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Deal orders review of Common Core standards

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ATLANTA — Georgia Gov. Nathan Deal has ordered an extensive review of national education guidelines known as Common Core standards.

Gov. Nathan Deal also asked for a new social studies curriculum.  FILE/ASSOCIATED PRESS
FILE/ASSOCIATED PRESS
Gov. Nathan Deal also asked for a new social studies curriculum.

Deal also asked the State Board of Edu­cation to “un-adopt” part of the program that includes sample English test selections that some parents object to, The Atlanta Journal-Constitution reported.

Deal also asked the board to develop a new social studies curriculum that emphasizes, among other things, civic and fiscal responsibility. The governor also urged members to come up with a model reading list for school boards across Georgia.

The Atlanta newspaper reports that Deal’s order signals his declining support for Common Core amid criticism that the guidelines are a federal takeover of education policy. The voluntary set of reading and math standards has become a divisive issue in Georgia politics.

“There’s a lively debate going on in many states about whether Common Core raises or lowers the standards,” Deal spokesman Brian Robinson said. “This letter merely asks for the school board to review the Common Core standards and rate how they measure up to state standards used in the past.”

The national guidelines are hotly debated at school boards across Georgia and are at the center of budding political campaigns. The leaders of Georgia’s Republican Party in June voted unanimously to urge state leaders to withdraw from the program on grounds that it “obliterates Georgia’s constitutional autonomy.”

No state is forced to adhere to the Common Core standards. Georgia could get out of Common Core in a couple of ways: The state board could vote to pull Georgia out, or Deal could sign legislation pulling the state out of Common Core.

On Wednesday, the State Board of Edu­cation held committee meetings but did not formally discuss Deal’s letter. It is likely to be on the agenda when the board meets in September.

“I can assure you we’ll do what the governor has asked us to do,” board member Scott Johnson said.

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Bodhisattva
5647
Points
Bodhisattva 08/23/13 - 04:15 am
0
0
July 8, 2010 — The State

July 8, 2010 — The State Board of Education today adopted the Common Core State Standards (CCSS) in English language arts and mathematics for grades K-12. These state-led academic standards were initiated by the National Governor’s Association (NGA), co-chaired by Governor Sonny Perdue, and the Council of Chief State School Officers CCSSO). The CCSS for grades K-12 were developed in collaboration with a variety of stakeholders including content experts, states, teachers, school administrators and parents.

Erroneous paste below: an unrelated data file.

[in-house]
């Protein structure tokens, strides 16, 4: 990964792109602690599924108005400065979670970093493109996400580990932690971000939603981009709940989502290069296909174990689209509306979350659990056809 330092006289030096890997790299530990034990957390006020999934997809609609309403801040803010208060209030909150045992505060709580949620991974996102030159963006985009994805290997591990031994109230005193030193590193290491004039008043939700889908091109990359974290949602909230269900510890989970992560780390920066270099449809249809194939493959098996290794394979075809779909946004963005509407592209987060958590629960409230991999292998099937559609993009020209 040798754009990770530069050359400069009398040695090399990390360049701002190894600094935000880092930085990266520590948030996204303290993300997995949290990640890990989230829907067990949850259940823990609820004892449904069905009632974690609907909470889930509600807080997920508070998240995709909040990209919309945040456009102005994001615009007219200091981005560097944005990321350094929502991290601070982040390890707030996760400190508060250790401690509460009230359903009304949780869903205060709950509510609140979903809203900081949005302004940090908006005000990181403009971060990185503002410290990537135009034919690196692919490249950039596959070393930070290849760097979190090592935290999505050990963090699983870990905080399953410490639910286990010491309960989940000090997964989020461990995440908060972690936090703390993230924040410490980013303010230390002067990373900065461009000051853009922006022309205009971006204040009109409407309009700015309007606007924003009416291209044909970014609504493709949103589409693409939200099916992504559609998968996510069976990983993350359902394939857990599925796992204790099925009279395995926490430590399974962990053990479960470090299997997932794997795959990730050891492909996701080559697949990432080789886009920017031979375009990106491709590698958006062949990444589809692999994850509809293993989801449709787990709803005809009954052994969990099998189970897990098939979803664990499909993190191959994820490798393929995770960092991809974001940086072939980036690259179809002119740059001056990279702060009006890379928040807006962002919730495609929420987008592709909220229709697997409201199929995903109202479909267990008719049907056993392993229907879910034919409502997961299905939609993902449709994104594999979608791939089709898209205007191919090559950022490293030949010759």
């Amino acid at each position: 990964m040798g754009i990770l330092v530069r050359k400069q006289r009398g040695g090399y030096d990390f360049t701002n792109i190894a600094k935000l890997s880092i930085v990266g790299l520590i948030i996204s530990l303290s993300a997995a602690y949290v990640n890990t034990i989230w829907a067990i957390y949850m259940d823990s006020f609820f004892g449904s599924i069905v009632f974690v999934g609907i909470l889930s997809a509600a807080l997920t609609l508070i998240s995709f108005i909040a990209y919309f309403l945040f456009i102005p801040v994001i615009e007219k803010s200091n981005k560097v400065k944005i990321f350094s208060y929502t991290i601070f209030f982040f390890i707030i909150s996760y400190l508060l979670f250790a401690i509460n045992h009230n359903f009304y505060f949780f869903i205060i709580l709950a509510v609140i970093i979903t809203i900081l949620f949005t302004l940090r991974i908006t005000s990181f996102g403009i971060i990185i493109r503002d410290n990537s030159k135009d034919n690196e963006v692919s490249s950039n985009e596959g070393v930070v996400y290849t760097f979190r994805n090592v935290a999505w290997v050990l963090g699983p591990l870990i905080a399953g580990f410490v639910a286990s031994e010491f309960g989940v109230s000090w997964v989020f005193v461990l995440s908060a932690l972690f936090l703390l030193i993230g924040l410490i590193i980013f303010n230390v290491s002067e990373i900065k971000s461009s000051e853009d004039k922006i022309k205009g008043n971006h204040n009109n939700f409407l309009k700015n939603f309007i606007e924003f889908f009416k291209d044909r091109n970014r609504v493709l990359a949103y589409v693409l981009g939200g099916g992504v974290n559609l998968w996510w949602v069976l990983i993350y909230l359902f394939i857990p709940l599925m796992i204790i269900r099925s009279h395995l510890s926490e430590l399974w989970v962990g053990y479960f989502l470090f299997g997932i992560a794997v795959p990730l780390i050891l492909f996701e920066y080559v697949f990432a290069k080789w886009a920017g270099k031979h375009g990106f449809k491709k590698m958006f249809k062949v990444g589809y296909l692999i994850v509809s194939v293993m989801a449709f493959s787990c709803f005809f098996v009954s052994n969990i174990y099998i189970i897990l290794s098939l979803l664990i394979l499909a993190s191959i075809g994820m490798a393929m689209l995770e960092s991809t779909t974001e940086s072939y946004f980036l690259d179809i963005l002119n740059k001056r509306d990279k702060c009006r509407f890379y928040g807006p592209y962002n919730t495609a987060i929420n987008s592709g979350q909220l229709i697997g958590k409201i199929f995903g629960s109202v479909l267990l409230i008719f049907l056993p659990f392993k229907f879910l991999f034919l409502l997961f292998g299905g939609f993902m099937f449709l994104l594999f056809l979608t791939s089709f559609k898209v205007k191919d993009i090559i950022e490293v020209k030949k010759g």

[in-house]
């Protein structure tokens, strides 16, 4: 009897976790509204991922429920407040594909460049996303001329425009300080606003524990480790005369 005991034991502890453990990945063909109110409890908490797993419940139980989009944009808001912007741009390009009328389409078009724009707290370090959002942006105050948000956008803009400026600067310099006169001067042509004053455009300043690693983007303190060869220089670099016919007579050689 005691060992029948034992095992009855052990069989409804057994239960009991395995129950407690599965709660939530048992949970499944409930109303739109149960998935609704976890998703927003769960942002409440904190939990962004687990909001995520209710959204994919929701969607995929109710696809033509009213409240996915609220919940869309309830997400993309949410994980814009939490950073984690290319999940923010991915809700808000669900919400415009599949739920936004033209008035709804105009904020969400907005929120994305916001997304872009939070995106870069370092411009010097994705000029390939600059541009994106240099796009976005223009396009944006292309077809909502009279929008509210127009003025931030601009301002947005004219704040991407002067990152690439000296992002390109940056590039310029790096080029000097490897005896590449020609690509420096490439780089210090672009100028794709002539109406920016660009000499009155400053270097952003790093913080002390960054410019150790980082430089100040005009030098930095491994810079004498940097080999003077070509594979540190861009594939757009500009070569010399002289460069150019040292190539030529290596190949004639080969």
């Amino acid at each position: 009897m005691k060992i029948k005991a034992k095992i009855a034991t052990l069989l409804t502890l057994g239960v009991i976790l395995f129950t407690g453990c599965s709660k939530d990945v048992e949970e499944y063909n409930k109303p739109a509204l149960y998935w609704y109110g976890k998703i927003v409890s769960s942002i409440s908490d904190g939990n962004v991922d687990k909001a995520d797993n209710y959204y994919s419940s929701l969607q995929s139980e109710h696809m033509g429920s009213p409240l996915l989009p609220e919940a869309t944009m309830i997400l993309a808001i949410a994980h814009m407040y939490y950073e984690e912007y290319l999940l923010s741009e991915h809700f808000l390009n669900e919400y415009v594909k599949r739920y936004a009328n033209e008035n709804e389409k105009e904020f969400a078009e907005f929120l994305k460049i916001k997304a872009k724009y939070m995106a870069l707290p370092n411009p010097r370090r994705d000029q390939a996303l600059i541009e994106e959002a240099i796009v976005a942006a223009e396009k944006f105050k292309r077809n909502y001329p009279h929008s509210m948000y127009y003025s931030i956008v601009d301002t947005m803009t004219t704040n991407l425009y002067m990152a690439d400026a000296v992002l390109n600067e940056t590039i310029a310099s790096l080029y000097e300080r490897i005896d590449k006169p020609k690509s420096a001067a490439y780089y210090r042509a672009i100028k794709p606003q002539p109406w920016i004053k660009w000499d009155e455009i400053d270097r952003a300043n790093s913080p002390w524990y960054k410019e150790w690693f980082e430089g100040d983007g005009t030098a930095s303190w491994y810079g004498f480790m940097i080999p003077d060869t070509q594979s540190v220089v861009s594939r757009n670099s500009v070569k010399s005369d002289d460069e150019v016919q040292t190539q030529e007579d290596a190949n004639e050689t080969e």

“The State Board’s vote to adopt the Common Core State Standards is a huge step toward giving us a meaningful comparison of our students’ achievement with that of students in other states,” said State Board of Education Chair Wanda Barrs. “Our students will be competing for jobs with students from all over the world and we must be able to compare ourselves to the rest of the U.S. and other countries to ensure that we are providing students with the tools they need to be globally competitive.”

The CCSS is a state-led initiative — not a federal mandate. Georgia teachers and other experts in standards setting have been at the table since the process began. When the expert development groups that the CCSSO and NGA pulled together began writing the standards in mathematics and English language arts, they built off of the work of states that had already developed rigorous college- and career-ready standards. Georgia was one of these select states, and when reading the CCSS, it is clear that there are many elements of the Georgia Performance Standards (GPS) throughout. Therefore, the adoption of the CCSS in Georgia will not be a drastic change for either teachers or students. Some of the standards are introduced at different grade levels, but teachers have, essentially, been implementing the CCSS while they?ve been teaching the GPS.

“Georgia has been ahead of the curve in the development of rigorous standards,” said State School Superintendent Brad Bryant. “The Common Core standards enhance the Georgia Performance Standards and ensure that all of our students will be taught a world-class curriculum that will prepare them for college or a career.”

seenitB4
81877
Points
seenitB4 08/23/13 - 08:15 am
1
0
Something isn't working

You can talk til you are blue in the face but something is NOT working in our school system......I think it has more to do with discipline than anything else.

class1
299
Points
class1 08/27/13 - 08:44 am
0
0
Discipline

Yes, fix the discipline and system will work! However, you need to start putting the blame on the parents . Stop blaming the teachers! However, no one wants to step up to the plate, and make that statement to the public. So in the meantime, the state will continue to manipulate the data to good like everything is going well in the education system.

class1
299
Points
class1 08/27/13 - 08:44 am
0
0
Discipline

Yes, fix the discipline and system will work! However, you need to start putting the blame on the parents . Stop blaming the teachers! However, no one wants to step up to the plate, and make that statement to the public. So in the meantime, the state will continue to manipulate the data to good like everything is going well in the education system.

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